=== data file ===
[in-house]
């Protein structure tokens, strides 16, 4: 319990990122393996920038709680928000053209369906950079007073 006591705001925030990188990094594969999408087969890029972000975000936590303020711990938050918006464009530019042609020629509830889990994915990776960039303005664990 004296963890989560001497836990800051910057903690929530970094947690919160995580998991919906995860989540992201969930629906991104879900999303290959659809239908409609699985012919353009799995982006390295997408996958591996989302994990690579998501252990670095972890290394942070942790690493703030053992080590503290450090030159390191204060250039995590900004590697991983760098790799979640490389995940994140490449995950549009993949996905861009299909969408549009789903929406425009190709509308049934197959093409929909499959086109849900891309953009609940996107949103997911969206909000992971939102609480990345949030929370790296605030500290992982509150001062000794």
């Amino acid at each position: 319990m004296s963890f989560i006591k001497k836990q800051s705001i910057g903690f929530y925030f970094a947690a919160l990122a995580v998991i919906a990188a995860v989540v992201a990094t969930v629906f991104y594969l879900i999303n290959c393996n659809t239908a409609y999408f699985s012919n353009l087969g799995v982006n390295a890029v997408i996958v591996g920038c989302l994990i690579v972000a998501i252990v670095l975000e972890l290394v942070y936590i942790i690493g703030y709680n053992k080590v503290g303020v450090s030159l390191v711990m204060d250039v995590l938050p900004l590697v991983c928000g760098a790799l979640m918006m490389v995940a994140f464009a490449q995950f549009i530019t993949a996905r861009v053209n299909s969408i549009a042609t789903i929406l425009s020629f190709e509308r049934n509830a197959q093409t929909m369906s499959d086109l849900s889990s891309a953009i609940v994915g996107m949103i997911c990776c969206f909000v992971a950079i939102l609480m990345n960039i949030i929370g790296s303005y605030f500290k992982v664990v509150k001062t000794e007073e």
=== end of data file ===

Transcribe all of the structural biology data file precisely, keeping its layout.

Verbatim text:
[in-house]
């Protein structure tokens, strides 16, 4: 319990990122393996920038709680928000053209369906950079007073 006591705001925030990188990094594969999408087969890029972000975000936590303020711990938050918006464009530019042609020629509830889990994915990776960039303005664990 004296963890989560001497836990800051910057903690929530970094947690919160995580998991919906995860989540992201969930629906991104879900999303290959659809239908409609699985012919353009799995982006390295997408996958591996989302994990690579998501252990670095972890290394942070942790690493703030053992080590503290450090030159390191204060250039995590900004590697991983760098790799979640490389995940994140490449995950549009993949996905861009299909969408549009789903929406425009190709509308049934197959093409929909499959086109849900891309953009609940996107949103997911969206909000992971939102609480990345949030929370790296605030500290992982509150001062000794």
């Amino acid at each position: 319990m004296s963890f989560i006591k001497k836990q800051s705001i910057g903690f929530y925030f970094a947690a919160l990122a995580v998991i919906a990188a995860v989540v992201a990094t969930v629906f991104y594969l879900i999303n290959c393996n659809t239908a409609y999408f699985s012919n353009l087969g799995v982006n390295a890029v997408i996958v591996g920038c989302l994990i690579v972000a998501i252990v670095l975000e972890l290394v942070y936590i942790i690493g703030y709680n053992k080590v503290g303020v450090s030159l390191v711990m204060d250039v995590l938050p900004l590697v991983c928000g760098a790799l979640m918006m490389v995940a994140f464009a490449q995950f549009i530019t993949a996905r861009v053209n299909s969408i549009a042609t789903i929406l425009s020629f190709e509308r049934n509830a197959q093409t929909m369906s499959d086109l849900s889990s891309a953009i609940v994915g996107m949103i997911c990776c969206f909000v992971a950079i939102l609480m990345n960039i949030i929370g790296s303005y605030f500290k992982v664990v509150k001062t000794e007073e």